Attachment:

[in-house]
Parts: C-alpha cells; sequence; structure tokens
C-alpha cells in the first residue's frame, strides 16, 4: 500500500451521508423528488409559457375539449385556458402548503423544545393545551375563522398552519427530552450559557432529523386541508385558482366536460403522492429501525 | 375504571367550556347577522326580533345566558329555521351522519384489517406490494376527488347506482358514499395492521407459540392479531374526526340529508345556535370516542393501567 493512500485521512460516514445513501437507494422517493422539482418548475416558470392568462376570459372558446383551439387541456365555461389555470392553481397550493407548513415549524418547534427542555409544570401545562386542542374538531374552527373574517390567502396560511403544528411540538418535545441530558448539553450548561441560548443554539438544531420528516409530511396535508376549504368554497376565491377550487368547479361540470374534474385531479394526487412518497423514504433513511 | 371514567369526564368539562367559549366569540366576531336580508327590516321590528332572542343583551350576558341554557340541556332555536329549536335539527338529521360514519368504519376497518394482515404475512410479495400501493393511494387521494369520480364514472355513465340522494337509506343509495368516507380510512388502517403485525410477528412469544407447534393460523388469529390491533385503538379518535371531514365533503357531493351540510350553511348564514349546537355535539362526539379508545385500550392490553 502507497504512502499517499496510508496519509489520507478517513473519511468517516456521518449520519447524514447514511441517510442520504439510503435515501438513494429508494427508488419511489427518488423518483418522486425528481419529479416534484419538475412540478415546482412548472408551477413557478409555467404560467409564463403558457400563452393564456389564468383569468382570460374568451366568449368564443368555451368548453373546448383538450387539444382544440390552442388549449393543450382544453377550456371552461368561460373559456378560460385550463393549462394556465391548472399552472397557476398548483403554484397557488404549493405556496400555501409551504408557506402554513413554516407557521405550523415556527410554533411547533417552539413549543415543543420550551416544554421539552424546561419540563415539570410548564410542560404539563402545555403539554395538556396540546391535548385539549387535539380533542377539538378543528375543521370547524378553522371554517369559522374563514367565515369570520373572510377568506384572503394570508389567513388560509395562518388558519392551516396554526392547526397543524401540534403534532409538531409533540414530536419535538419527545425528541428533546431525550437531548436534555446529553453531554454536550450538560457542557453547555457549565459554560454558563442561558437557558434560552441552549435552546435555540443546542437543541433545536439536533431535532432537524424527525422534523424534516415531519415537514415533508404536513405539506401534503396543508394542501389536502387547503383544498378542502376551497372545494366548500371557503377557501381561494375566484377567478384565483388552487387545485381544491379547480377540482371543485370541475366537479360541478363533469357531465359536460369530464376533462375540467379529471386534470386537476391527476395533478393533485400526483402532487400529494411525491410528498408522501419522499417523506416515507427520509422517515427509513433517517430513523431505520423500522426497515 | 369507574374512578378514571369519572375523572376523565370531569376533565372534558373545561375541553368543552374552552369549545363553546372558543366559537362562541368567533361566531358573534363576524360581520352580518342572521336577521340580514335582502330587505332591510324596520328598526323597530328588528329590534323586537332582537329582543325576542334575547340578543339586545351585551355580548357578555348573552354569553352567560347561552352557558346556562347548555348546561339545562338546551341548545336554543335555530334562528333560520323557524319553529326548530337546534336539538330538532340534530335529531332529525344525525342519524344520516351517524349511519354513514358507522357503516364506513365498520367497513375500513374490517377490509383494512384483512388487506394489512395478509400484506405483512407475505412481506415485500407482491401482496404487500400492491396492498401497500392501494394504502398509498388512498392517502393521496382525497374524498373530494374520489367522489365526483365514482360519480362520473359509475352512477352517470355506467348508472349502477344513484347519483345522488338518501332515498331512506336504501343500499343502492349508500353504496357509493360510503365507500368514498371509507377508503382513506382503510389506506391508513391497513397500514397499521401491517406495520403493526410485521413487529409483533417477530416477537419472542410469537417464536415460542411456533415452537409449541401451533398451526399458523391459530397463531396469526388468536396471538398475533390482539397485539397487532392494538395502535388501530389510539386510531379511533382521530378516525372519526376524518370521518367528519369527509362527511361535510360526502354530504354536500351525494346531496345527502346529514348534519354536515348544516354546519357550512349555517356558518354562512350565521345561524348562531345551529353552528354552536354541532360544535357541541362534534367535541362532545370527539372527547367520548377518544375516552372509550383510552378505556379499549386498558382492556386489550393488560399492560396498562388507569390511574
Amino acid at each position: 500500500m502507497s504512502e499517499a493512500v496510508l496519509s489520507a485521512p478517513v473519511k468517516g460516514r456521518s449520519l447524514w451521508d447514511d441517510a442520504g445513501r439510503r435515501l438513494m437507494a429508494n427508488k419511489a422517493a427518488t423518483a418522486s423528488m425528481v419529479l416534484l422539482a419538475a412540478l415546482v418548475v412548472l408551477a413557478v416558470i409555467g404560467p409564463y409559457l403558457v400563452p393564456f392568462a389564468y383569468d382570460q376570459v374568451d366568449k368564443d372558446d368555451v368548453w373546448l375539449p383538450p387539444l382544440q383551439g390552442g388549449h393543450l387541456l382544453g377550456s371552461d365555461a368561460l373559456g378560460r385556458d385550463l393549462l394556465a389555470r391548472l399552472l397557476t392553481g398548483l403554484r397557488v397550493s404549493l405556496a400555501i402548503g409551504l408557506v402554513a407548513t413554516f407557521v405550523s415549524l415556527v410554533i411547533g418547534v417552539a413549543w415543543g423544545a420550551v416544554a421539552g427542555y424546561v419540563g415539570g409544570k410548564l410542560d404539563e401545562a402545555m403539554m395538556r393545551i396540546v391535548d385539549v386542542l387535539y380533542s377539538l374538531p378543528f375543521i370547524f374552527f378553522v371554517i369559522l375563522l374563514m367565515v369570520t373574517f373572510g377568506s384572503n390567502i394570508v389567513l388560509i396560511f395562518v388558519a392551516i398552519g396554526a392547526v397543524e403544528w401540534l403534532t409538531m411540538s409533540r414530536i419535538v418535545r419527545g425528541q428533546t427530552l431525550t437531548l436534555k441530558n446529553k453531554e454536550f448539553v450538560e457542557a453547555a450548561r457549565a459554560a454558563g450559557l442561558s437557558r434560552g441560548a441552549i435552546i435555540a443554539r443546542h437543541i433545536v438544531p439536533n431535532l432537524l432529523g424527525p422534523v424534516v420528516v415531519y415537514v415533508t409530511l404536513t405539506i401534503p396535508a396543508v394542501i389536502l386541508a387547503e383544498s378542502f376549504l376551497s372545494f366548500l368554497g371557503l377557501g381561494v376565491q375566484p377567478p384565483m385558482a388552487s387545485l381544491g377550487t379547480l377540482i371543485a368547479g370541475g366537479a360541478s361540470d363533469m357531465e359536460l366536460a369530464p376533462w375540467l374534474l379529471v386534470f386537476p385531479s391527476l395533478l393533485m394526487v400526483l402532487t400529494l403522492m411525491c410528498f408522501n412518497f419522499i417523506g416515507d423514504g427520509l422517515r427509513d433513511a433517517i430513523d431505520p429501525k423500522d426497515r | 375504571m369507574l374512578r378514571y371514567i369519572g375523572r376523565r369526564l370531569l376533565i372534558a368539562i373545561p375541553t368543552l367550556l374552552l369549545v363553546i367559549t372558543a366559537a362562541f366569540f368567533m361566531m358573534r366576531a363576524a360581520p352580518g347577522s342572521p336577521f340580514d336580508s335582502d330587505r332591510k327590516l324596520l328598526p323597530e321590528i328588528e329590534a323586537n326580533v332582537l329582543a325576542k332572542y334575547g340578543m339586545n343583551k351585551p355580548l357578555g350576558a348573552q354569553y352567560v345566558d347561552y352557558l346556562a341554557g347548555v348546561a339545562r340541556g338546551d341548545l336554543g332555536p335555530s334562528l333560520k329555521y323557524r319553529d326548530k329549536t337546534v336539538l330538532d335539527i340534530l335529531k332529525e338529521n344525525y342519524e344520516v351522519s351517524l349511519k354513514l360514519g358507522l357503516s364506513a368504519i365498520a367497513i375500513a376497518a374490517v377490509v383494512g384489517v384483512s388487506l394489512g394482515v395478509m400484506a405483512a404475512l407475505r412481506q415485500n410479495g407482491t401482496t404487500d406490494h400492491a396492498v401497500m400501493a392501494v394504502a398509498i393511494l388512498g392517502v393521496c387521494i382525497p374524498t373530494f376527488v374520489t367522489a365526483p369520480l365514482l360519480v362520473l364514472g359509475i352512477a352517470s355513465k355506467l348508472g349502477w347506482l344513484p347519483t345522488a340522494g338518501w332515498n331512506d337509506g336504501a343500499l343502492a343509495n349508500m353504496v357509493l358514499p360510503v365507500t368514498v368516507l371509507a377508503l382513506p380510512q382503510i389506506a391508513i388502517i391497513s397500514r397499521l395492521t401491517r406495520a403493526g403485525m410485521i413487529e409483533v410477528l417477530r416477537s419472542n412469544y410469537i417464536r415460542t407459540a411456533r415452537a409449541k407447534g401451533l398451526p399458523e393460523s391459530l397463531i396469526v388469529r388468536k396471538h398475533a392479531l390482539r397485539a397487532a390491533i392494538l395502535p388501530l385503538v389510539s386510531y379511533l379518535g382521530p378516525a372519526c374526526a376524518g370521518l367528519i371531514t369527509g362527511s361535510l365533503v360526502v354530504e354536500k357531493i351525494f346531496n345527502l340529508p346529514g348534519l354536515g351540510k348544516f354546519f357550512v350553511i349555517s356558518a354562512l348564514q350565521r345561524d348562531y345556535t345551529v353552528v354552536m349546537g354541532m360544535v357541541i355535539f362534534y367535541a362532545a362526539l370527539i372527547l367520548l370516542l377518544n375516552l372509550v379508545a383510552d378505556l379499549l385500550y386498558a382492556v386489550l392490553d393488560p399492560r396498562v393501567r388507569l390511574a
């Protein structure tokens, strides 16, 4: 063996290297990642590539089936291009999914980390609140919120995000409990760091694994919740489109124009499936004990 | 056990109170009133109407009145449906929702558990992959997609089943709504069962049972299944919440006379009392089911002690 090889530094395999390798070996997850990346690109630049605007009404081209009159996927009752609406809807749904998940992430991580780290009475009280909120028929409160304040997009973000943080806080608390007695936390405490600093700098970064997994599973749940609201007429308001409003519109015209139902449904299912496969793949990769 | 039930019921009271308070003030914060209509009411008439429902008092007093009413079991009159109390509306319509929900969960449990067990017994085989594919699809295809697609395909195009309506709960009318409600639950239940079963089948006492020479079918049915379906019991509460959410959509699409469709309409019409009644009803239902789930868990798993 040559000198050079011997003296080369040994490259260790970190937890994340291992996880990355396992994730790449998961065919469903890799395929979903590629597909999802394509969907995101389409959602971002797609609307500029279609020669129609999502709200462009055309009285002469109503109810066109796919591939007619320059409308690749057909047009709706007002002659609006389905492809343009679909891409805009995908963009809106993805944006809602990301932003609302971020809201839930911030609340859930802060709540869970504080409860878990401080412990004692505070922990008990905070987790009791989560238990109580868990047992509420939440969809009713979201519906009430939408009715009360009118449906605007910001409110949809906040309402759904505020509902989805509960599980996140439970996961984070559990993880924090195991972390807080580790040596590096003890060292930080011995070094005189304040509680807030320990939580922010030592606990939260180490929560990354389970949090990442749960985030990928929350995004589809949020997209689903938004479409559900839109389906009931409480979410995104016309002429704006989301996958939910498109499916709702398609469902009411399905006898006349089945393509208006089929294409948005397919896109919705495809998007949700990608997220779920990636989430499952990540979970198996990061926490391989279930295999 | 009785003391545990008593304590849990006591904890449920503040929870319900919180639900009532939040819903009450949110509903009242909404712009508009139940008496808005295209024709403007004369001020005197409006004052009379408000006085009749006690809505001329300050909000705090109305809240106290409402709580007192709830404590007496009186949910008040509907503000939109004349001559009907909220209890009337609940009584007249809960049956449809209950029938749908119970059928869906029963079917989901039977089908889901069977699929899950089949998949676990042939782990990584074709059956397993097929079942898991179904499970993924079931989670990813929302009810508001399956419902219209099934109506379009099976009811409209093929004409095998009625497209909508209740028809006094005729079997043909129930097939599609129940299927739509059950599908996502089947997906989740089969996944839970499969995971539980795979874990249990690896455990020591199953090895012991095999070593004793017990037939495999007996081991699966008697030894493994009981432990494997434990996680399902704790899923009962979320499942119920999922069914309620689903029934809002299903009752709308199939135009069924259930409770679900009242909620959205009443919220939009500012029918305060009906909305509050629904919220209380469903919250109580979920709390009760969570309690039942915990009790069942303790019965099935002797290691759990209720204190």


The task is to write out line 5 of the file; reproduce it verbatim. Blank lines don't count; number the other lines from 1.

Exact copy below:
């Protein structure tokens, strides 16, 4: 063996290297990642590539089936291009999914980390609140919120995000409990760091694994919740489109124009499936004990 | 056990109170009133109407009145449906929702558990992959997609089943709504069962049972299944919440006379009392089911002690 090889530094395999390798070996997850990346690109630049605007009404081209009159996927009752609406809807749904998940992430991580780290009475009280909120028929409160304040997009973000943080806080608390007695936390405490600093700098970064997994599973749940609201007429308001409003519109015209139902449904299912496969793949990769 | 039930019921009271308070003030914060209509009411008439429902008092007093009413079991009159109390509306319509929900969960449990067990017994085989594919699809295809697609395909195009309506709960009318409600639950239940079963089948006492020479079918049915379906019991509460959410959509699409469709309409019409009644009803239902789930868990798993 040559000198050079011997003296080369040994490259260790970190937890994340291992996880990355396992994730790449998961065919469903890799395929979903590629597909999802394509969907995101389409959602971002797609609307500029279609020669129609999502709200462009055309009285002469109503109810066109796919591939007619320059409308690749057909047009709706007002002659609006389905492809343009679909891409805009995908963009809106993805944006809602990301932003609302971020809201839930911030609340859930802060709540869970504080409860878990401080412990004692505070922990008990905070987790009791989560238990109580868990047992509420939440969809009713979201519906009430939408009715009360009118449906605007910001409110949809906040309402759904505020509902989805509960599980996140439970996961984070559990993880924090195991972390807080580790040596590096003890060292930080011995070094005189304040509680807030320990939580922010030592606990939260180490929560990354389970949090990442749960985030990928929350995004589809949020997209689903938004479409559900839109389906009931409480979410995104016309002429704006989301996958939910498109499916709702398609469902009411399905006898006349089945393509208006089929294409948005397919896109919705495809998007949700990608997220779920990636989430499952990540979970198996990061926490391989279930295999 | 009785003391545990008593304590849990006591904890449920503040929870319900919180639900009532939040819903009450949110509903009242909404712009508009139940008496808005295209024709403007004369001020005197409006004052009379408000006085009749006690809505001329300050909000705090109305809240106290409402709580007192709830404590007496009186949910008040509907503000939109004349001559009907909220209890009337609940009584007249809960049956449809209950029938749908119970059928869906029963079917989901039977089908889901069977699929899950089949998949676990042939782990990584074709059956397993097929079942898991179904499970993924079931989670990813929302009810508001399956419902219209099934109506379009099976009811409209093929004409095998009625497209909508209740028809006094005729079997043909129930097939599609129940299927739509059950599908996502089947997906989740089969996944839970499969995971539980795979874990249990690896455990020591199953090895012991095999070593004793017990037939495999007996081991699966008697030894493994009981432990494997434990996680399902704790899923009962979320499942119920999922069914309620689903029934809002299903009752709308199939135009069924259930409770679900009242909620959205009443919220939009500012029918305060009906909305509050629904919220209380469903919250109580979920709390009760969570309690039942915990009790069942303790019965099935002797290691759990209720204190």